The homeowners association manager is not a board director and is not the client. And unlike the board, the manager has conflicting interests and allegiances.
November 24, 2013 By Donie Vanitzian, JD
Question: I have been on my homeowners association board for two years. All communication between the board and the attorney goes through the association’s manager before distribution to the board. I just discovered the manager has been withholding communications the attorney has written to the board. I’ve also found instances where the manager regularly emails the association attorney stating, “The board wants” and “The board would like you to,” when in fact the board never discussed such matters.
While attempting to communicate this situation to the attorney by email, which I assumed was confidential and protected by attorney-client privilege, his response was instead indiscriminately forwarded to the manager by one of the attorneys in the law firm. At the following board meeting, the manager stated the association’s attorney “recommended” the board pass a resolution that no board director contact the attorney for any reason whatsoever, which the president and majority of the board then passed. This effectively cuts off all directors from any attorney advice to run the association properly.
I am concerned that because all of our legal matters are communicated via a third party, we have lost our attorney-client privilege and we are out of the loop. Does the attorney have an ethical responsibility to ensure that communication gets to all directors in a timely manner and is not censored by a third-party vendor?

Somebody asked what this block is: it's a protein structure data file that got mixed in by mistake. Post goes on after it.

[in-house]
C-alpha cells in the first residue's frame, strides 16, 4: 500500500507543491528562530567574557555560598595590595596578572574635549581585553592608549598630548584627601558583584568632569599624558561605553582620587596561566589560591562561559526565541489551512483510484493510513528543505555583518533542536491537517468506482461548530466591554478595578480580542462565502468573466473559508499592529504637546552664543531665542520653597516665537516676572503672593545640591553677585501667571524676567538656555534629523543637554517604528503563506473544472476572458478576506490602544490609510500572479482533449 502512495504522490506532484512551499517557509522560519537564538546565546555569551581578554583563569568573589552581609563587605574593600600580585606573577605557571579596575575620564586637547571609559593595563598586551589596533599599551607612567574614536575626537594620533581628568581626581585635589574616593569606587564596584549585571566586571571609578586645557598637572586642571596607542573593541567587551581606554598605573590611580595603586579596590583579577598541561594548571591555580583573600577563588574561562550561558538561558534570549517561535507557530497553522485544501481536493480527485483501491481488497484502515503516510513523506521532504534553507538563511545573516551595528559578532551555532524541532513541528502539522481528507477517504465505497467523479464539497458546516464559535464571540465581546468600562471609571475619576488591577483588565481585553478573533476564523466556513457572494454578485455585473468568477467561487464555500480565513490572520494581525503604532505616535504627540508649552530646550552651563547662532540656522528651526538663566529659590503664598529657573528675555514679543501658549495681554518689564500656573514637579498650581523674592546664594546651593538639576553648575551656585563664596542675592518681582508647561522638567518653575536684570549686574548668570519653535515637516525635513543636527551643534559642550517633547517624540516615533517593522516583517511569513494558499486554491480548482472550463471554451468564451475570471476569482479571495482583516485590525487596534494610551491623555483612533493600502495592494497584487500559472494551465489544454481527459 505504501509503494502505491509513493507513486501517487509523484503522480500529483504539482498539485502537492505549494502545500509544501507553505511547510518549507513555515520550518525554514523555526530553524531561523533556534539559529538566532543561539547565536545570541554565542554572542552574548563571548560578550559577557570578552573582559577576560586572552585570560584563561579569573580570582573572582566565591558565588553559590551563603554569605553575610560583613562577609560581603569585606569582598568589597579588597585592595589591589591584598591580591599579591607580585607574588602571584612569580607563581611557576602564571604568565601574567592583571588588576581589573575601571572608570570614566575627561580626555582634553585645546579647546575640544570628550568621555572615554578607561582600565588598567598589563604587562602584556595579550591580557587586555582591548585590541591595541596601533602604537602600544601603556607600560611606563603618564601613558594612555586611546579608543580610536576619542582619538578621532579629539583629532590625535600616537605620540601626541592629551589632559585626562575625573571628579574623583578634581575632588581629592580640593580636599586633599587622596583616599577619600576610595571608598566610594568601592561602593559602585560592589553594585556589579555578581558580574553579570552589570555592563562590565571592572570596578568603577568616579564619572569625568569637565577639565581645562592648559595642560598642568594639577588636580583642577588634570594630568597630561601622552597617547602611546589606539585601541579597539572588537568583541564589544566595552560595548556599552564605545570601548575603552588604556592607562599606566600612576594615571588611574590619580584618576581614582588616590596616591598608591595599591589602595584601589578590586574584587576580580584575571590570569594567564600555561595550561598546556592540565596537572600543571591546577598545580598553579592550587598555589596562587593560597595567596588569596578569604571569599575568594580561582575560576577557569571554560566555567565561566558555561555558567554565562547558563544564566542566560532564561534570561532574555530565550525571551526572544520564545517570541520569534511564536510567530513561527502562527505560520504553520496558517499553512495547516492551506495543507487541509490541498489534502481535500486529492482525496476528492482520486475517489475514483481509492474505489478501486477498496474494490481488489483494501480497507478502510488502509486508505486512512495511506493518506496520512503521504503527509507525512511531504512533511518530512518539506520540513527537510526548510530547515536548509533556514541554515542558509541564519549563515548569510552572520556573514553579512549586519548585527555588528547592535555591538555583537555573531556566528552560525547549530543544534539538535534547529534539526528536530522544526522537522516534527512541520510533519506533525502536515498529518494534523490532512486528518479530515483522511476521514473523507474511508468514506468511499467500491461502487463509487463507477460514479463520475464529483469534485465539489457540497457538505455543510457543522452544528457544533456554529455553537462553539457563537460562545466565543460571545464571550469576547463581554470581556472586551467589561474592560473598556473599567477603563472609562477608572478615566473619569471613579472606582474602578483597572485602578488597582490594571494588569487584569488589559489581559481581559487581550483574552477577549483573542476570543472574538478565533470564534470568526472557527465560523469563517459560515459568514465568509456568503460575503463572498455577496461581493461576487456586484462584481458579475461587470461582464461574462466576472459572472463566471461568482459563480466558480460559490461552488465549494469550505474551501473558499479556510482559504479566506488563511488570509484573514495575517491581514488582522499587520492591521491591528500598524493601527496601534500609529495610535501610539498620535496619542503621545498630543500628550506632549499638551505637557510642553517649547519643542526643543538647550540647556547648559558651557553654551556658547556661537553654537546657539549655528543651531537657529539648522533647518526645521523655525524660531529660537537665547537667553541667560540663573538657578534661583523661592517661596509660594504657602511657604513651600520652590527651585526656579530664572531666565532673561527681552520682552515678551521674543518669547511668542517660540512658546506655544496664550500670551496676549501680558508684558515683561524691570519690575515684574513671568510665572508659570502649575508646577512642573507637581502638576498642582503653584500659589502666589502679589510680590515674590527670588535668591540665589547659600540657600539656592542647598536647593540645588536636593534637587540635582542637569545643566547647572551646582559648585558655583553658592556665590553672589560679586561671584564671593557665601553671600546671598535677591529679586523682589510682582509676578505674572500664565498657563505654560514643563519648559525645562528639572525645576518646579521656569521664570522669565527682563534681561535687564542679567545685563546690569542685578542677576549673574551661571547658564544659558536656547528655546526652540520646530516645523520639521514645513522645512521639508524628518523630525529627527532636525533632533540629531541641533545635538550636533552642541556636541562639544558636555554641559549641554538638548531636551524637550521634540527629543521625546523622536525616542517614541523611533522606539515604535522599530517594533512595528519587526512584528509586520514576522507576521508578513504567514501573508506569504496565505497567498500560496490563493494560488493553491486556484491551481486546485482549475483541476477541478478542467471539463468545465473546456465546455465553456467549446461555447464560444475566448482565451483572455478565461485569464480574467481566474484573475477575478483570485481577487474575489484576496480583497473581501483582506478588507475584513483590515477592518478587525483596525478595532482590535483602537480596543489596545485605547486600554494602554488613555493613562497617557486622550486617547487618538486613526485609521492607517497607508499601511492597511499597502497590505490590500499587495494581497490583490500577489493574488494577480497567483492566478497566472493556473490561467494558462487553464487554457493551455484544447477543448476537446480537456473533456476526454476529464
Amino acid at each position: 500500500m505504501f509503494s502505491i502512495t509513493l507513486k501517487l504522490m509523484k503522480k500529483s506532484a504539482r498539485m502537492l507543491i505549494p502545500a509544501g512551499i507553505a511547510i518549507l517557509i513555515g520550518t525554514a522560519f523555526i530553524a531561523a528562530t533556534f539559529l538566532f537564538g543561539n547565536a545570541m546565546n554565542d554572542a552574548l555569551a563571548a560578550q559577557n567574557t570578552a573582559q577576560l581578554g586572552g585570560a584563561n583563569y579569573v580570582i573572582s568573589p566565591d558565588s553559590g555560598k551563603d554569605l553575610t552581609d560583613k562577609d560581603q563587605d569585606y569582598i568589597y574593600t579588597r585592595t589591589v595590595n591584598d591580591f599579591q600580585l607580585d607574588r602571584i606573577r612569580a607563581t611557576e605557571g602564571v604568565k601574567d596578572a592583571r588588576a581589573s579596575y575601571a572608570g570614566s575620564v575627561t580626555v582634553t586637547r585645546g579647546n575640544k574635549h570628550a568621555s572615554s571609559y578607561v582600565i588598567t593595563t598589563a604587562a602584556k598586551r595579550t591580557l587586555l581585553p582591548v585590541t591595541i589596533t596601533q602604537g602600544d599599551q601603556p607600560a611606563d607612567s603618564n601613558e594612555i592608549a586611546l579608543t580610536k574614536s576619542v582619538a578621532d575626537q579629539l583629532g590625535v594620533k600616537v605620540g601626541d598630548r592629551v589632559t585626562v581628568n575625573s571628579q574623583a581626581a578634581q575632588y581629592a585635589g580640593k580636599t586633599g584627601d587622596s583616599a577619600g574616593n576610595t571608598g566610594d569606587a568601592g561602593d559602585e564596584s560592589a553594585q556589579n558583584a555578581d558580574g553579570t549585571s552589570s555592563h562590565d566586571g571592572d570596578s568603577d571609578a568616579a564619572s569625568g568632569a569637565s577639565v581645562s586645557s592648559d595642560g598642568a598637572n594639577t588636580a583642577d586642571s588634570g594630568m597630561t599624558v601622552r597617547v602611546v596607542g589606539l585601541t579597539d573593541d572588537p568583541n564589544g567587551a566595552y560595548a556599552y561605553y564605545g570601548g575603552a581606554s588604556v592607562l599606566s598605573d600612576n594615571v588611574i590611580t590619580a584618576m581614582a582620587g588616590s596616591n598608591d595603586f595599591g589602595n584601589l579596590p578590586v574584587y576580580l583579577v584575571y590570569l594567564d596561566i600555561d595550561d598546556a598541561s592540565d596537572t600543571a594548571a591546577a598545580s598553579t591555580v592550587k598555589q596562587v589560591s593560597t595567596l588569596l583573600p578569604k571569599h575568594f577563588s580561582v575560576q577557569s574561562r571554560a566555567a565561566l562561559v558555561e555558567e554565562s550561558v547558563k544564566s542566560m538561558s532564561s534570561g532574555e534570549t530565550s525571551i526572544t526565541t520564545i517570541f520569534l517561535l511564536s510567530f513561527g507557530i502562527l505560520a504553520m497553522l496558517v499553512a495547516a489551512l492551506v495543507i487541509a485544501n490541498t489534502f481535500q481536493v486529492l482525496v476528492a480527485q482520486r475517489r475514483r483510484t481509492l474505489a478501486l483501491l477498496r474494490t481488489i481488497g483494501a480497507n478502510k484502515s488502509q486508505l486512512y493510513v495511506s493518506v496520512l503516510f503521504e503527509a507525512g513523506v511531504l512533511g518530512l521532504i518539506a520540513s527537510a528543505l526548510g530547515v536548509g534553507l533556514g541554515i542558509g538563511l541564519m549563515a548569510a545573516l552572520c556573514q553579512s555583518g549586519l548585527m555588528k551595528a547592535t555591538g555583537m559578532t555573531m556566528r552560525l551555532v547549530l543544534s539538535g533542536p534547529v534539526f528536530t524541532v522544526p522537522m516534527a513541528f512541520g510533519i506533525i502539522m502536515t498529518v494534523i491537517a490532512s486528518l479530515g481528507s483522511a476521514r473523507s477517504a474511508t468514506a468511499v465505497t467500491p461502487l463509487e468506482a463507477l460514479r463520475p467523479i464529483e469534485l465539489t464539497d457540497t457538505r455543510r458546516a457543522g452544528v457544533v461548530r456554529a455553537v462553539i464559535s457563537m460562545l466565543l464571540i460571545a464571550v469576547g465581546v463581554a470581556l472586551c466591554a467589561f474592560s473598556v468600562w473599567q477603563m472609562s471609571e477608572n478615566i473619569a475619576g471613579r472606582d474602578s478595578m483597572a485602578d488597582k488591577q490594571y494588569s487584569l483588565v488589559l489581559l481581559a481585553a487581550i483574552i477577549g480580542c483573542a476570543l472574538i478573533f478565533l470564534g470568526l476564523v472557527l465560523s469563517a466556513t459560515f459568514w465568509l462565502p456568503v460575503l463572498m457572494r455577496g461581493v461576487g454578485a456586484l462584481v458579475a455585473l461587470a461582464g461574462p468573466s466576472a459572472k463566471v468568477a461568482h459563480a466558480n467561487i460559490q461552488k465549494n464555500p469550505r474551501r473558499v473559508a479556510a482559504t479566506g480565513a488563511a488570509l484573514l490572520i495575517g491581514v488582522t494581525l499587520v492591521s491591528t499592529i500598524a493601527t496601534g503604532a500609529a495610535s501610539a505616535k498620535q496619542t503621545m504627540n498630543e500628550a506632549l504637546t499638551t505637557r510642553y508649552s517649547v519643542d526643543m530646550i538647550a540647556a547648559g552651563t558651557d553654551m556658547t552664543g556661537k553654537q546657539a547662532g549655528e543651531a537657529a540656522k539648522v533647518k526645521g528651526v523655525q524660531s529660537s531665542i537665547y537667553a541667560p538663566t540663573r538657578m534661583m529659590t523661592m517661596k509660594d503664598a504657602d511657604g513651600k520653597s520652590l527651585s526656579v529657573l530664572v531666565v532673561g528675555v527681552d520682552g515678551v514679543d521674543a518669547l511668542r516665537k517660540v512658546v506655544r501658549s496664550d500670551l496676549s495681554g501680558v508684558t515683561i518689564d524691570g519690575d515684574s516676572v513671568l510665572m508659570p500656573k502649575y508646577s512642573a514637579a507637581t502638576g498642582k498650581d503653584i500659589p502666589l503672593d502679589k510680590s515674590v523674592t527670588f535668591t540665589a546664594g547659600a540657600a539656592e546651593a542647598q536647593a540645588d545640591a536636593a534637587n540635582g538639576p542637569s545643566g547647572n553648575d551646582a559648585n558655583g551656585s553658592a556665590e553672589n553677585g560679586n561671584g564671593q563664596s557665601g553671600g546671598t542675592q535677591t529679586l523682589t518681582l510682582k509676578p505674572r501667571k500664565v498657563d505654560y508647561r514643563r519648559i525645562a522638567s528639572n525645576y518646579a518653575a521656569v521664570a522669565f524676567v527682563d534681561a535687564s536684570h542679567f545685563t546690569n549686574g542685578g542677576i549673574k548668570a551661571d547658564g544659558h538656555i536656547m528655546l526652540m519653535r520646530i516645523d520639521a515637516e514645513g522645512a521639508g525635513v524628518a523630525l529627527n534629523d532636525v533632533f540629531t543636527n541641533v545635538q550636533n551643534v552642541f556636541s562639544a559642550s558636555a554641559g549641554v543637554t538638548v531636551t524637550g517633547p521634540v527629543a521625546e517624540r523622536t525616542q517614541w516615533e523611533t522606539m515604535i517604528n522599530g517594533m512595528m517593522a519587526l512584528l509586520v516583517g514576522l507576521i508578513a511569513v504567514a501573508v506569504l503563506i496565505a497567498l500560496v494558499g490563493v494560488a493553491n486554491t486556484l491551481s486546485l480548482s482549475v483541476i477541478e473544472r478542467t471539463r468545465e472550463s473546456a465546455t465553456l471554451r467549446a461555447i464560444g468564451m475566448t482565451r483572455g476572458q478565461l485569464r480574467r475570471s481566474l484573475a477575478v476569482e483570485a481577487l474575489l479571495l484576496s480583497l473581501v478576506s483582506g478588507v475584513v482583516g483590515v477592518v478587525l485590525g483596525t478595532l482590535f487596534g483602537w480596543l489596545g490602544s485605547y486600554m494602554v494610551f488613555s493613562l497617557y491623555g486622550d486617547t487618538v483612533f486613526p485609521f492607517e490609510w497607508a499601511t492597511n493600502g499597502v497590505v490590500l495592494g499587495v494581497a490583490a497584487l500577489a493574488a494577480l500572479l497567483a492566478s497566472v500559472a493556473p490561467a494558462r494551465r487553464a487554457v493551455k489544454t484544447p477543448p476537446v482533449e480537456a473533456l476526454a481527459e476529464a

Answer: The quick answer is yes, but not exactly. The basic rule is that when an attorney represents the board, the fiduciary duty is owed toward every board director, and the board as a whole has the ultimate say on all issues. But the board is a group, and whenever a lawyer represents a group of people — any group (the board being just one example) — the attorney has the right to ask that all communications go through designated directors. Otherwise, the lawyer could be receiving continual and conflicting communications.
Boards should be mindful of the possibility of manager interference with board duties. The manager is not a board director and is not the client. Nor can the manager take on the role of legal liaison between the board and its attorney because, unlike the board, the manager has conflicting interests and allegiances. The fact that the manager undoubtedly works for more than one association may give rise to conflicts.
More important, while the manager may recommend incurring additional legal charges, he or she does not have to pay any part of the association’s legal fees. That could lead the manager to give the attorneys more leeway in deciding what matters to pursue than is healthy for the association.
For these reasons, the manager cannot become the go-between for the lawyers and the board. Instead, the board might consider appointing a homeowner — it could be one person or a small committee — to interface with the attorneys, and the attorneys must then be instructed to communicate through those designated directors or committee appointees.
The attorneys have an ethical responsibility to ensure that their communications get to the board in an unadulterated manner. As for the manager, it is unethical for him or her to tamper with the board’s mail and communications, no matter who the sender is.
With regard to your phone call to the attorney: You were calling as a board director regarding association business. While you may have had no right per se to expect your communication to be kept secret from other directors, you certainly had the right to expect your communication to be kept confidential from the manager, who is a third-party vendor. It appears the attorney has ignored that fact in a rather vulgar way.
There is an ever-present danger in homeowners associations that the board, whose members usually come and go with election cycles, may become subservient to the “hired help,” that is, to the managers and law firms whose tenure tends to be longer. This can lead to abuses of the titleholders, who are required to pay the fees of the hired help. Even though board directors are titleholders themselves, many often prefer to avoid the hard work and difficult decisions, preferring not to rock the boat even when a third-party vendor like the manager is at the helm.